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May 14, 2013 | By The Times editorial board
The Senate Judiciary Committee is just beginning its markup of the bipartisan immigration bill, but already opponents and supporters of the sweeping legislation are fighting over which immigrants should be allowed to legalize their status and which should be deported. Clearly it makes sense to refuse legal status to immigrants who have been convicted of serious crimes. But some lawmakers, including Sen. Charles E. Grassley (R-Iowa), are backing a provision that goes too far, excluding immigrants who have no criminal history simply because their names appear in a database of gang members or on a gang injunction.
May 13, 2013
Four times as many people are potentially eligible for legal residency under a current bill proposing mass legalization. The specifics of the current proposal are different from President Ronald Reagan's in 1986. Join us at 9 a.m. as we discuss the bill, its legal implications and what it means for immigrants with Times reporter Cindy Chang. The global economy is different, and the immigrants themselves are different, hailing from South Korea, as well as Mexico, and fanning out from traditional enclaves, like Los Angeles, to populate small towns across America.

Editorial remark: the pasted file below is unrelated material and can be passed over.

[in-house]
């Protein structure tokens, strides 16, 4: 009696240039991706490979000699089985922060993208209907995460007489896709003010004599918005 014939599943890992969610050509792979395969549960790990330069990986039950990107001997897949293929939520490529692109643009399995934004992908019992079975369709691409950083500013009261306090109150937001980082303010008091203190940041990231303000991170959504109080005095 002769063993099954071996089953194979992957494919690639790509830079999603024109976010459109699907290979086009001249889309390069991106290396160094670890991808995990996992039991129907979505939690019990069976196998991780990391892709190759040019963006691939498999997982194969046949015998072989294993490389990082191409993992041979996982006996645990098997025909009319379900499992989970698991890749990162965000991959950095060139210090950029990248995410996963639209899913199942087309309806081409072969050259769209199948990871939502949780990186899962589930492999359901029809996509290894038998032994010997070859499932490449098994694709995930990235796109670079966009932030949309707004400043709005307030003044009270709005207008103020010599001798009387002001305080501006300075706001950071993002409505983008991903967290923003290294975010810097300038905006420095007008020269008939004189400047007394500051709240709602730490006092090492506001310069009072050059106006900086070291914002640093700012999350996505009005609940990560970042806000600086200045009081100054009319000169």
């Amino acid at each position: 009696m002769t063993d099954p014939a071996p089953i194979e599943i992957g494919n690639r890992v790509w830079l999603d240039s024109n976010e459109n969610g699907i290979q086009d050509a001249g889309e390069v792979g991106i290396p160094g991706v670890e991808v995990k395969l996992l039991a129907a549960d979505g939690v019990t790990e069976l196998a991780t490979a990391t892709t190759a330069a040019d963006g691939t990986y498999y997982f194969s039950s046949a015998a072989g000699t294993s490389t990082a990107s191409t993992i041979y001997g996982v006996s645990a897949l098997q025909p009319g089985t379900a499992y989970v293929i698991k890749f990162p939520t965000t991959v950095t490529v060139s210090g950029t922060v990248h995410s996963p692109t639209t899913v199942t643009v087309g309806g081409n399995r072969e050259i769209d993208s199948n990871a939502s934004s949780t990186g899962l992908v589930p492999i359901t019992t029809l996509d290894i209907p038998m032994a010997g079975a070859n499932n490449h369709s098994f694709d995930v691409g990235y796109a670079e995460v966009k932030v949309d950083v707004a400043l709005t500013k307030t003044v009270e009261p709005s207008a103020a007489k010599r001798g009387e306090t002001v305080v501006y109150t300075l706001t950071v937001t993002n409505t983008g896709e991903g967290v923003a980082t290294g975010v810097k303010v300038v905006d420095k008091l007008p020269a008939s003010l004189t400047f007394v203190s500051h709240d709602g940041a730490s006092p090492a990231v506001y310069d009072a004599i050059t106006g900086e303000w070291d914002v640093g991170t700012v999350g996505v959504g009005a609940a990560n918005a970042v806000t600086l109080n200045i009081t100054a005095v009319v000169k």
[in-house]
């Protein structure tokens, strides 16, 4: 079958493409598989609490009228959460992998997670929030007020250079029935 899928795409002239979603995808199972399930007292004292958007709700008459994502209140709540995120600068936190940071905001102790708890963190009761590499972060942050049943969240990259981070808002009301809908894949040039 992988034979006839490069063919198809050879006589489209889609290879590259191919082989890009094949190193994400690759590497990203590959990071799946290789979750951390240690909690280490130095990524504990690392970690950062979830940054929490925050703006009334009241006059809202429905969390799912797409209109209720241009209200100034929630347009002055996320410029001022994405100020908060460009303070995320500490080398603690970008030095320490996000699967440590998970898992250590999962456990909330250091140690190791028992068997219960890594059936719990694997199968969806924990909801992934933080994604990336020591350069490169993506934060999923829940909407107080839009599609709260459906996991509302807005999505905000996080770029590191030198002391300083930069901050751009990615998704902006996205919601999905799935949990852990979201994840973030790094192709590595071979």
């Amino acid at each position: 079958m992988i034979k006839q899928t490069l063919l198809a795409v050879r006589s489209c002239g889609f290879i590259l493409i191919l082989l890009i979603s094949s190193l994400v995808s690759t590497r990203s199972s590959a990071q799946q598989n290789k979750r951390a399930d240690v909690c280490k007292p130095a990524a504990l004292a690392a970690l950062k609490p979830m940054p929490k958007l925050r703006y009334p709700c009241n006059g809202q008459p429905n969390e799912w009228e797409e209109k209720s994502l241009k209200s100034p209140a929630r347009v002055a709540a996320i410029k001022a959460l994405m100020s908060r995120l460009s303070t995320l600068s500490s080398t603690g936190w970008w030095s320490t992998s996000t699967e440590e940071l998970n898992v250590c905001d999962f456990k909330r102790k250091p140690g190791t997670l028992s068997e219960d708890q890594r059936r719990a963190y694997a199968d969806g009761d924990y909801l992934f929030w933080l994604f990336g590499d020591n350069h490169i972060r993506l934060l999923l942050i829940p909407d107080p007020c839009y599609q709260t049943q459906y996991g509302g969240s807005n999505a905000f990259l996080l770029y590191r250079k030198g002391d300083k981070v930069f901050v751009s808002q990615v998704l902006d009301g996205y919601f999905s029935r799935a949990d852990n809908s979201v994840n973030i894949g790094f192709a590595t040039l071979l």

May 12, 2013 | By Richard Simon
As Congress takes up immigration reform, Los Angeles County officials are voicing concerns that local taxpayers will be "left holding the bag" to pay for the brunt of healthcare and other services for the multitudes of immigrants who apply for citizenship. Local and state officials believe the overhaul bill will encourage those in the country illegally to come out of the shadows and turn to local services during the proposed 13-year-long pathway to citizenship. "The one thing that's really clear as day is that the federal government is going to be protecting itself against costs, and we're going to be left holding the bag," said Mark Tajima, an analyst with the county's chief administrative office.
May 12, 2013 | By Cindy Chang, Los Angeles Times